Banking Law

Published date01 December 2013
Citation(2013) 14 SAL Ann Rev 95
AuthorPOH Chu Chai LLB (Singapore), LLM, LLD (London); Advocate and Solicitor (Singapore).
Date01 December 2013
Performance bond

Conditional bonds

5.1 Before a beneficiary of a performance bond is entitled to receive payment under the bond, he has to make a call on the issuing bank to make payment on the bond. In making a call, the beneficiary has to comply with the terms which allow him to make the call on the bond. Where a performance bond is made payable subject to conditions, the beneficiary may not be able to obtain payment under the bond unless those conditions are met. In York International Pte Ltd v Voltas Ltd[2013] 3 SLR 1142, the plaintiff, York International Pte Ltd, agreed to supply, deliver, test and commission five chillers for a district cooling plant on Sentosa Island, to the defendant, Voltas Ltd. Under the contract, the plaintiff was to provide a performance bank guarantee for 10% of the contract price. Clause 26 of the contract stipulated that the ‘Performance Bank Guarantees shall be unconditional, without any demur, without recourse to [the plaintiff]’. The bank guarantee that was eventually issued stipulated (at [5]) that:

[i]n the event of [the plaintiff] failing to fulfil any of the terms and conditions of the said [Purchase Agreement], we shall indemnify [the defendant] against all losses, damages, costs, expenses or otherwise [sic] sustained by [the defendant] thereby up to the sum of Singapore Dollars five hundred twenty three thousand only (SGD523,000.00) (“the guaranteed sum”) upon receiving your written notice of claim for payment.

On or about 25 May 2011, the defendant informed the plaintiff that some of the motors in the chillers had ceased to function and requested the plaintiff to undertake urgent repairs. The plaintiff duly performed and completed extensive work in reinstating the functionality of the motors. However, the two parties could not agree on what caused the chillers to fail. The dispute between the parties eventually led the defendant to make a call upon the bank guarantee. The defendant wrote to the bank as follows (at [14]):

Please be notified that [the plaintiff] has failed to fulfill certain terms and conditions of the Purchase Agreement dated April 3, 2008 and we therefore invoke the guarantee.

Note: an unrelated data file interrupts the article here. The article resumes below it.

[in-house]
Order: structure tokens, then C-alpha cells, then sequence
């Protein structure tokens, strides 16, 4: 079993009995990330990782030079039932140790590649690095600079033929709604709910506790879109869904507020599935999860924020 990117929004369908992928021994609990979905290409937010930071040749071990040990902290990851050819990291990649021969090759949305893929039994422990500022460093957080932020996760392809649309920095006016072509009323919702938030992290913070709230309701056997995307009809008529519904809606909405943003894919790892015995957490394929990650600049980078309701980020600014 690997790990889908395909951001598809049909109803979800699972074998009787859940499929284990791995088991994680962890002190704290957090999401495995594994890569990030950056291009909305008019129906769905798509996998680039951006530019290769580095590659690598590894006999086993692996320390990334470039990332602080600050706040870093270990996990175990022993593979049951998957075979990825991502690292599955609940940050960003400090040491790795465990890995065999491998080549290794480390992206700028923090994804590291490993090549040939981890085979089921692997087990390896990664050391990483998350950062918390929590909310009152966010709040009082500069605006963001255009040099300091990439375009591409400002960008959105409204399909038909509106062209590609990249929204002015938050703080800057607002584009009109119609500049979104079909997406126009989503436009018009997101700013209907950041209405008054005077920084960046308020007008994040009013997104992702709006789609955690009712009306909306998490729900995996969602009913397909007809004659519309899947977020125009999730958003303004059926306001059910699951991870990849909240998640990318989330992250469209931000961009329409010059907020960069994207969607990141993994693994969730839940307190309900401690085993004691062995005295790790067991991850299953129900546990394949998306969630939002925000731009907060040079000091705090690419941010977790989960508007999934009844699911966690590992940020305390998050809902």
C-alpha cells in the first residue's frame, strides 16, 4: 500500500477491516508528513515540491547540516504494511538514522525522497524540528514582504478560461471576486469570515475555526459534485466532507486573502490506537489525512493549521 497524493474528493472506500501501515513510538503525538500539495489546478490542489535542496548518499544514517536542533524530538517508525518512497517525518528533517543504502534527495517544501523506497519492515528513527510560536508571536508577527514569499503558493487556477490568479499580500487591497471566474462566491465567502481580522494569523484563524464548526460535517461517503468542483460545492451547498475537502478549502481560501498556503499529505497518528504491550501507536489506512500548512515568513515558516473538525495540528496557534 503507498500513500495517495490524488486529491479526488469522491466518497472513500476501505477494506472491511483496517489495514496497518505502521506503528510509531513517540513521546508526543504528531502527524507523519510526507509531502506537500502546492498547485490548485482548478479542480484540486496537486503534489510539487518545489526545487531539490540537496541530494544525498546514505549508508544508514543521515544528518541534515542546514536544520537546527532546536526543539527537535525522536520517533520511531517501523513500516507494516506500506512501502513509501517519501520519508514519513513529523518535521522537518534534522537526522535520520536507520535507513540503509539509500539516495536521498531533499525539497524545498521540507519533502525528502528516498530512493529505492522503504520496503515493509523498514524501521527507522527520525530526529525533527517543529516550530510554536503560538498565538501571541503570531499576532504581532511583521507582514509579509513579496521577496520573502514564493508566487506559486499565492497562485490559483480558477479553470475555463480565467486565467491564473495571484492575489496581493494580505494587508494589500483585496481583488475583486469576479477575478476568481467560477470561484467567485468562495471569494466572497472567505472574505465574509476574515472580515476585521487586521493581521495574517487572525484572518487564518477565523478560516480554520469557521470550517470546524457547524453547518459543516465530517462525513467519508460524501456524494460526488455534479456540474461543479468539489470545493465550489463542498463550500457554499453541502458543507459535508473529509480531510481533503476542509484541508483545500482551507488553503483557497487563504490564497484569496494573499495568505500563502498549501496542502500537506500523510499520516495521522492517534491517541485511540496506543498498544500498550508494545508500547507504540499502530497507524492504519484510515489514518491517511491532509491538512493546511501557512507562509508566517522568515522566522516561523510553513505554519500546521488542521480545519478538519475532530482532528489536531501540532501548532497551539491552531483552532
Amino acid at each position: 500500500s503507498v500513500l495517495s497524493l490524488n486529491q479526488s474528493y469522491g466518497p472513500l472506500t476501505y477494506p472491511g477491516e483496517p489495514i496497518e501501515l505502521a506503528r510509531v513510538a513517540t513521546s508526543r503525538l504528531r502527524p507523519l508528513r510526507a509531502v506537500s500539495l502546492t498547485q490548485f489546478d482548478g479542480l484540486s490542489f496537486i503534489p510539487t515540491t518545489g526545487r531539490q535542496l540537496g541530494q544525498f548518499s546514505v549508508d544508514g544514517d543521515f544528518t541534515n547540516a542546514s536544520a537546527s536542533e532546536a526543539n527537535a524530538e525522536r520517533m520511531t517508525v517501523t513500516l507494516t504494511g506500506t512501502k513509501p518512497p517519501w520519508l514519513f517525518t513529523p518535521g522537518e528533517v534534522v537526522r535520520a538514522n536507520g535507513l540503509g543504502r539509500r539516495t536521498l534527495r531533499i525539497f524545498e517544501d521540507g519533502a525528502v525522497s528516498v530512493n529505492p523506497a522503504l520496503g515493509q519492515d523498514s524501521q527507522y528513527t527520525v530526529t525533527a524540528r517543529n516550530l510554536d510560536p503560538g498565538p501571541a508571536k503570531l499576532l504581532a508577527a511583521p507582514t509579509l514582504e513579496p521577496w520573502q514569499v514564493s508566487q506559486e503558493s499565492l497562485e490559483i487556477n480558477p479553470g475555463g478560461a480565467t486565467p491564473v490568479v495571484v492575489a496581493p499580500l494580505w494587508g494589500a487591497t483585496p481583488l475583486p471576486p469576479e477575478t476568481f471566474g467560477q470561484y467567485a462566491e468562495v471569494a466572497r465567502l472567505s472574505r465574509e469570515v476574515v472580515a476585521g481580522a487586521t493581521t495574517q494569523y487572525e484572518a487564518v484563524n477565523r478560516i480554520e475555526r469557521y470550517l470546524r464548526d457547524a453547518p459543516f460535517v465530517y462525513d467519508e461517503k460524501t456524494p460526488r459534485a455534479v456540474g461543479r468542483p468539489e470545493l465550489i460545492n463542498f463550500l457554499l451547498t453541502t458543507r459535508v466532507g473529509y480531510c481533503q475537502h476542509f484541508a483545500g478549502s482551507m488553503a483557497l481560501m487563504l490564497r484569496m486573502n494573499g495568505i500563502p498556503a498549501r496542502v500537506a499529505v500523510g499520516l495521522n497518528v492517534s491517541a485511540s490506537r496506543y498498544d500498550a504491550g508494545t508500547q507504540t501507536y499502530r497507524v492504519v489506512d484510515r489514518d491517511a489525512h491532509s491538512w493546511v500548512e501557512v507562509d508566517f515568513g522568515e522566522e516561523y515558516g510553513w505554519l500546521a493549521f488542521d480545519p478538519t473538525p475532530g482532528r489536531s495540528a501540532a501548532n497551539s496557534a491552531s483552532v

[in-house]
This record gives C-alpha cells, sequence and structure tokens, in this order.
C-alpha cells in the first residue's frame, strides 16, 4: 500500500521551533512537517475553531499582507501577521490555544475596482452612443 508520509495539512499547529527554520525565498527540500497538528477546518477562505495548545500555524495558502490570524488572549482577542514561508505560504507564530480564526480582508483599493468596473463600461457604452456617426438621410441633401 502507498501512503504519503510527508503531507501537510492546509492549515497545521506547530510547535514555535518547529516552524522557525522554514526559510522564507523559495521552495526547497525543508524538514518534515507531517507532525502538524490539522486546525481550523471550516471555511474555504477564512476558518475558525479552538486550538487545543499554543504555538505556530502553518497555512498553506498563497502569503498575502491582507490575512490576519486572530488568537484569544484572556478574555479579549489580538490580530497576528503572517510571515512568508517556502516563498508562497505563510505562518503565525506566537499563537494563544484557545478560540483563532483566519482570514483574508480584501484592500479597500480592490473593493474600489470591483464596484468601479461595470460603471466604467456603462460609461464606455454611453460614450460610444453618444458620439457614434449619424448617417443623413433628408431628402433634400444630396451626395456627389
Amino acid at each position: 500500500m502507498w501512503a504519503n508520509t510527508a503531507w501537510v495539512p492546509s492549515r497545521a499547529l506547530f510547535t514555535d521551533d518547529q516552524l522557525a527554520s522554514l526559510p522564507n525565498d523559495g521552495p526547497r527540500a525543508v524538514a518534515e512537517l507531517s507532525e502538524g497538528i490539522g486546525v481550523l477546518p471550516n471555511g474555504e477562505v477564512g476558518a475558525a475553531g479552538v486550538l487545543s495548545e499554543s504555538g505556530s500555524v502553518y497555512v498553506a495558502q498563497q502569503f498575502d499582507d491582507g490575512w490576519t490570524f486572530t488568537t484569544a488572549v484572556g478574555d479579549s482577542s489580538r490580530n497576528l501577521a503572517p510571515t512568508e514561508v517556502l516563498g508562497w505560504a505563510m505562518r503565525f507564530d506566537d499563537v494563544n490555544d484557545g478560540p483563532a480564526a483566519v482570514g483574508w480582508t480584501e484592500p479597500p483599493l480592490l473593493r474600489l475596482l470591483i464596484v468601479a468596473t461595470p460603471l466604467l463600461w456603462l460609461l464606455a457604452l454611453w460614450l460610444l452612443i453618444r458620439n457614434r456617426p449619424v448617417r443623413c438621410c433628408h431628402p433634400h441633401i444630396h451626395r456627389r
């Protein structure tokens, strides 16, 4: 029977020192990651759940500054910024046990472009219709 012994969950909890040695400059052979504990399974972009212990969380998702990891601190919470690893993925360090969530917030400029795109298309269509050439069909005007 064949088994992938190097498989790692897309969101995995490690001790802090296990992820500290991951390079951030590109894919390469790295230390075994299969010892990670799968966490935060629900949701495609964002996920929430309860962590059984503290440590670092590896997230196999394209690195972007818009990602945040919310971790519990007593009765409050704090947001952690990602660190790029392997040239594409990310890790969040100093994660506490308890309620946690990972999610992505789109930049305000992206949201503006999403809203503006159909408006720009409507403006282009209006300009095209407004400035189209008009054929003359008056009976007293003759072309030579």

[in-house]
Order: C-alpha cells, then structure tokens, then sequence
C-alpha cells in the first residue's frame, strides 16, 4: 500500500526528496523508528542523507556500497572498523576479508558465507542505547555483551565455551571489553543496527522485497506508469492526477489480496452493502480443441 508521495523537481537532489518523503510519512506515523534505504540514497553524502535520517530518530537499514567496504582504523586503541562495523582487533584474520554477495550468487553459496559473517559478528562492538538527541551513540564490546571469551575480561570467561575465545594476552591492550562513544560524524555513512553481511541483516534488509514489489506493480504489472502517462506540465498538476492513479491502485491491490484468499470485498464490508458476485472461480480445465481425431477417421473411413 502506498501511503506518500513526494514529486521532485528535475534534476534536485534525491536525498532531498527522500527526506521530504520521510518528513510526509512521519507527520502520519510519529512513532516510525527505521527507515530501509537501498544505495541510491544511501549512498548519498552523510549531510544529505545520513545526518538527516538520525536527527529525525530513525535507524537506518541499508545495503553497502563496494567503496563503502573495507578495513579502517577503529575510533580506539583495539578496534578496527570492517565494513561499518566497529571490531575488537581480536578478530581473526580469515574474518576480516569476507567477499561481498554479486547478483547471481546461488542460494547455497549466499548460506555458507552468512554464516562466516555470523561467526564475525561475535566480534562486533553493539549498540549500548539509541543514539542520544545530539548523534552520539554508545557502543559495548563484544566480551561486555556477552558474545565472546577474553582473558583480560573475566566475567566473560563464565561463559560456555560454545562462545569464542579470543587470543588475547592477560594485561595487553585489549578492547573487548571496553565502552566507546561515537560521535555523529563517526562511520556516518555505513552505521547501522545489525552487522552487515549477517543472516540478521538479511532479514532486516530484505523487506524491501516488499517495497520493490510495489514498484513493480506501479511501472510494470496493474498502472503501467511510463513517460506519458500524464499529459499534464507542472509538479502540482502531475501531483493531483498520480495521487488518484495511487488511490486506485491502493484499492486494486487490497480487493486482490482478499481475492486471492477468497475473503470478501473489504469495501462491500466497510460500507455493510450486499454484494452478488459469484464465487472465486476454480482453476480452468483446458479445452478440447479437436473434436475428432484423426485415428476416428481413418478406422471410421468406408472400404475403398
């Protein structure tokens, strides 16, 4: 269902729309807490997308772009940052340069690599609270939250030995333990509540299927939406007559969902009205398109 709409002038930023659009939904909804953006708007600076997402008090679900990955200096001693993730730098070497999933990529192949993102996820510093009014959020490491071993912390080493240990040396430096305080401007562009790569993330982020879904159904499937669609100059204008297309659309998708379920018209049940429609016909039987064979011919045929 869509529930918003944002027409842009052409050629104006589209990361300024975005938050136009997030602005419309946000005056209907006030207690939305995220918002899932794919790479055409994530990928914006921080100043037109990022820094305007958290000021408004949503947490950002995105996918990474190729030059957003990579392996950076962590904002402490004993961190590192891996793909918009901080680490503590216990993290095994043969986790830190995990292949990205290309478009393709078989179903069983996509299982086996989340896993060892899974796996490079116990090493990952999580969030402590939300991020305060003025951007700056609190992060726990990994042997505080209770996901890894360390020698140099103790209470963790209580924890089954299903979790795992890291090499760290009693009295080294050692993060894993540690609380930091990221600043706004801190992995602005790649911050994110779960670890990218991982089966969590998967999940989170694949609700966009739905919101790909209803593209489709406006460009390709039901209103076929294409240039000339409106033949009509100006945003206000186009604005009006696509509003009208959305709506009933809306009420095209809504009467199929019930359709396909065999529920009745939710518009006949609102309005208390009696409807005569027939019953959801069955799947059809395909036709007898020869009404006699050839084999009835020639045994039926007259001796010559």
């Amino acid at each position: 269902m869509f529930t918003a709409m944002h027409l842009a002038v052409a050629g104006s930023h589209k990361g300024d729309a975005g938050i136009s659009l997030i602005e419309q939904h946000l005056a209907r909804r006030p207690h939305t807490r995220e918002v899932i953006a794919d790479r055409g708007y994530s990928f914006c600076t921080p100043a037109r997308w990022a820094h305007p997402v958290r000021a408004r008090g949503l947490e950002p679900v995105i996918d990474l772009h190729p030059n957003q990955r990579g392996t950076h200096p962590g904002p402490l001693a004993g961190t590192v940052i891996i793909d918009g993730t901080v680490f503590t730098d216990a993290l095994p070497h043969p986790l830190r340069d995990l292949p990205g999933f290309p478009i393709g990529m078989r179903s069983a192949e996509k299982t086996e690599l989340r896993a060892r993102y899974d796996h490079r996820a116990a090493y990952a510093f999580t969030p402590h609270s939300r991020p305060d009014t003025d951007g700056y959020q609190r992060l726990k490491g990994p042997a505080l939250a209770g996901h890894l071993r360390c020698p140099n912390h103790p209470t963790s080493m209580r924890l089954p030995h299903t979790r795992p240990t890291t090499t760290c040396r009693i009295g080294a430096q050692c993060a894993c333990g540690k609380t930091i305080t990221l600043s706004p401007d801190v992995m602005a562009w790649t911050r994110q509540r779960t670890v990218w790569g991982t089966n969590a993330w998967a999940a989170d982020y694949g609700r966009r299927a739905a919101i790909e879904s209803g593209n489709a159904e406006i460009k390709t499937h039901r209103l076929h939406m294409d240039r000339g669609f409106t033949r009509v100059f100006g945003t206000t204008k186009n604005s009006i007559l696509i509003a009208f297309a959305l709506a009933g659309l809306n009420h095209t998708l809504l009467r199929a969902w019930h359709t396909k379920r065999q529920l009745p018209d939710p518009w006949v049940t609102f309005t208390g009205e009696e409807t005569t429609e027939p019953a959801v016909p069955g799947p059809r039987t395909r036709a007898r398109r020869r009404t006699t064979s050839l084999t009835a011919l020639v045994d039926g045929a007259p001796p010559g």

The plaintiff filed an originating summons seeking to restrain the defendant from receiving payment under the guarantee from the bank pending the outcome of arbitral proceedings. Andrew Ang J decided that where a performance guarantee was properly construed as a conditional performance guarantee, a call for payment under the guarantee must at least assert a breach of the underlying contract and state the loss incurred by the beneficiary. The court found that the performance guarantee was conditional in nature and the demand for payment had not complied with the conditions stated in the guarantee. Ang J said (at [38], [39] and [40]):

In sum, the deliberate omission of the word “unconditional”, coupled with the contra proferentem rule, led me to the inexorable conclusion that the Guarantee was conditional in nature and was premised on there in fact having been a breach of the underlying contract leading to loss.

Assuming arguendo that the Guarantee is not conditional in nature, the Guarantee is, at the bare minimum, of a type whereby the written claim must assert a breach of both the underlying contract and of loss incurred. …

The use of “In the event of … we shall indemnify” clearly indicates that the written notice of claim must, at the bare minimum, contain allegations that: (a) the plaintiff has failed to fulfil any of the terms of the underlying contract; and (b) that the defendant has thereby suffered loss. This was not done. The defendant merely stated that the Purchase Agreement was breached but did not go on to further state that it had thereby suffered loss. …

[emphasis in original omitted]

Unconscionable demand

5.2 In Singapore...

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